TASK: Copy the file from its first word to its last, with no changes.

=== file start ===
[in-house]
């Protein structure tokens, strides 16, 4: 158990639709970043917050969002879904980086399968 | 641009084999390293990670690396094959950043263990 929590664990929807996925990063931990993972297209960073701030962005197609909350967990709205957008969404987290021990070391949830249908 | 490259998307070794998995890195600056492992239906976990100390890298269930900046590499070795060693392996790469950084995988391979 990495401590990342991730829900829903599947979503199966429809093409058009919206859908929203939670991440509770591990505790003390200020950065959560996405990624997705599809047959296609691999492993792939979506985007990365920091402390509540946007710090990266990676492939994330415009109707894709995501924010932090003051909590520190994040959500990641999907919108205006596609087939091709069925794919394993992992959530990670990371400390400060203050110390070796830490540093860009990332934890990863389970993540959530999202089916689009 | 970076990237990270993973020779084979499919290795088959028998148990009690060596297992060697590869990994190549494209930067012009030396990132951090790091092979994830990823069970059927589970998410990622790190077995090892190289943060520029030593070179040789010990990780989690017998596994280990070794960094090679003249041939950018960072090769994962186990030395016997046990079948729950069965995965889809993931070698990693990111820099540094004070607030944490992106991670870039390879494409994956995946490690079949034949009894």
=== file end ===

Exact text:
[in-house]
């Protein structure tokens, strides 16, 4: 158990639709970043917050969002879904980086399968 | 641009084999390293990670690396094959950043263990 929590664990929807996925990063931990993972297209960073701030962005197609909350967990709205957008969404987290021990070391949830249908 | 490259998307070794998995890195600056492992239906976990100390890298269930900046590499070795060693392996790469950084995988391979 990495401590990342991730829900829903599947979503199966429809093409058009919206859908929203939670991440509770591990505790003390200020950065959560996405990624997705599809047959296609691999492993792939979506985007990365920091402390509540946007710090990266990676492939994330415009109707894709995501924010932090003051909590520190994040959500990641999907919108205006596609087939091709069925794919394993992992959530990670990371400390400060203050110390070796830490540093860009990332934890990863389970993540959530999202089916689009 | 970076990237990270993973020779084979499919290795088959028998148990009690060596297992060697590869990994190549494209930067012009030396990132951090790091092979994830990823069970059927589970998410990622790190077995090892190289943060520029030593070179040789010990990780989690017998596994280990070794960094090679003249041939950018960072090769994962186990030395016997046990079948729950069965995965889809993931070698990693990111820099540094004070607030944490992106991670870039390879494409994956995946490690079949034949009894």